by P.S. Gifford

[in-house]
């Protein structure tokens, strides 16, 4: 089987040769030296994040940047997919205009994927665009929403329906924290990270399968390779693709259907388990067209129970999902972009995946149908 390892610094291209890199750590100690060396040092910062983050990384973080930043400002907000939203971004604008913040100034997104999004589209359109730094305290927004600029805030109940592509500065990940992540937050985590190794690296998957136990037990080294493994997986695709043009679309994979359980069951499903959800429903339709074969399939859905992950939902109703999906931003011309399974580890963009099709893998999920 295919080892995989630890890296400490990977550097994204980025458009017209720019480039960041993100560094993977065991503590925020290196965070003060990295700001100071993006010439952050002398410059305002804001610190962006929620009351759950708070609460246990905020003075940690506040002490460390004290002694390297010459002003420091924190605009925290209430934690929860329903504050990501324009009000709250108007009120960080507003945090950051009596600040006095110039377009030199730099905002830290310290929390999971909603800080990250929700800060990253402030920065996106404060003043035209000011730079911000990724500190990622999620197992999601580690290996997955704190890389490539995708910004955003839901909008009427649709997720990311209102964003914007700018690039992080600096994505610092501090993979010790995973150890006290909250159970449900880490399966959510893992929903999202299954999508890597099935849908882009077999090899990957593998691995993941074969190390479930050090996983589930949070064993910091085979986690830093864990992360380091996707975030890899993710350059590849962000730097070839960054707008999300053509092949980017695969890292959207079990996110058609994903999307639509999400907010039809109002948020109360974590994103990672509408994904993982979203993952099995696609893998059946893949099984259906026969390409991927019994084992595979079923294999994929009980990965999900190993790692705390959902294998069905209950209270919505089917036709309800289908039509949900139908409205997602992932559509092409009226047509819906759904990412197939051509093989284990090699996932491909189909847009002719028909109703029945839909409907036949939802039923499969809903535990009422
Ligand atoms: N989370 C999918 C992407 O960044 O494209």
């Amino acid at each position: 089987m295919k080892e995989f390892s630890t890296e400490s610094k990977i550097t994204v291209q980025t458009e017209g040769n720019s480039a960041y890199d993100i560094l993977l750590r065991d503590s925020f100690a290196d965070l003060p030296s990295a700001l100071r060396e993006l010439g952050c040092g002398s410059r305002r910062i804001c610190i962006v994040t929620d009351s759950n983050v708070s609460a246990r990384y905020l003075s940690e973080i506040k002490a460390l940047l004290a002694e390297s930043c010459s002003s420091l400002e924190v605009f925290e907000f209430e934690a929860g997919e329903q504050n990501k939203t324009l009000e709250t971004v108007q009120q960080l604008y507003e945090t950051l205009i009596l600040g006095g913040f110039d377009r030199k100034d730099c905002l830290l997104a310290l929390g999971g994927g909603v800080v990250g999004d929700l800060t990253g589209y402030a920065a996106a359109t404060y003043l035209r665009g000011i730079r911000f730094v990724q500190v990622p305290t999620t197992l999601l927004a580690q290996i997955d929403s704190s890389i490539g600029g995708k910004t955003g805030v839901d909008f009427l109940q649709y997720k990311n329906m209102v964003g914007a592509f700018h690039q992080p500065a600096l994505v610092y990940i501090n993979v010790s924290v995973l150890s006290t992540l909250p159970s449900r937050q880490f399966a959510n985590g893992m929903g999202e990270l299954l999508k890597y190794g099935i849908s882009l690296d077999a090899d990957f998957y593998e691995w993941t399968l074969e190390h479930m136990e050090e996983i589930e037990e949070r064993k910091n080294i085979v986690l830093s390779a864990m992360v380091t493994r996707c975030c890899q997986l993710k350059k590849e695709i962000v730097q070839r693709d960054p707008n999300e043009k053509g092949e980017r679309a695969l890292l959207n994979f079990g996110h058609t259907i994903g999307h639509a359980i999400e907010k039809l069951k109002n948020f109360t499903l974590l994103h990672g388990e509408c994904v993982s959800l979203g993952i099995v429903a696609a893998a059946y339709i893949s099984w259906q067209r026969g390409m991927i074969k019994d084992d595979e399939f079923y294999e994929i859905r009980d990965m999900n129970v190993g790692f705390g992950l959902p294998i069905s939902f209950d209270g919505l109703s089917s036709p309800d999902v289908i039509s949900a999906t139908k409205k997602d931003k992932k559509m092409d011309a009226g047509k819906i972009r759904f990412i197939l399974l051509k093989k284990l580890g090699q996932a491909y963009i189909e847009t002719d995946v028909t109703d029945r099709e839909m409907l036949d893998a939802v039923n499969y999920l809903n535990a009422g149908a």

Alzheimer’s and dementia are cruel things to suffer from and, I must add, being a caregiver you must assume nothing- as everyday offers new challenges. At two this morning I literally cried. My father was calling for his mother- and asking where she was. But that wasn’t that generated those tears. What impacted so dramatically was the fact he was talking like a little boy. Not just his choice of words but the tone, pitch and feeling in his voice. Even the expression on his face was soft and almost angelic. When he arrived in the front room to discover me watching television his brain began deciphering who I was for the pieces no longer seemed to fit. He looked puzzled at first but soon reality seemed to gradually ease back and he stated, perhaps in an all to matter-of fact tone, “She is dead isn’t she?” I got him back to bed, comforted, and then retired myself. As I lay there in search for sleep I kept reliving those surreal few minutes. For a time he genuinely was, or believed himself to be, seven years old once more and carried all the innocence of that age with him, it was an emotional transition to witness. A few hours later my dad was yelling at my bed side. As I suddenly awake in a panic he told me this time he had been stuck outside in a lot of water with numerous other folks- and everyone was screaming. As I blinked the remnants of sleep away he added that he had been stuck there all day and had been screaming for my help for hours, and he only just escaped. He wanted me to go and take a look as he did not think I believed him. I eased myself from the sanctuary of my covers, and my dogs did not even bother to stir. The patio was, naturally, just how it always is at five in the morning. “No not that back door- that one,” he said pointing at his bedroom door. I went in, and again all was as it should be. “They have all gone,” my dad said as I turned on the light. “How did that happen?” I got him back into bed and watched him fall asleep. Soon he was snoring deeply and looked at peace. I too then went to bed. As it happened I endured an intense nightmare- in fact I am still shaky as I write. But when I awoke it took me the longest time for me to stop believing the wacky far-fetched events I dreamt about did not actually happen. My dream also encompassed an entire day- on about three hours of deep sleep. I shall not divulge the details as many friends and family played key characters. I will say that lies and betrayal seemed to be the prevailing theme and I relived experiences, albeit it in different circumstances, that make my heart break still to this very day. My own son was around none years old for instance- and we cried as we saw each other and hugged. Now my dad sleeps peacefully in his chair as I write this and attempt to pull myself together and consume cup after cup of black coffee. It is a reminder that the body and mind has a hard time distinguishing from dreams from reality.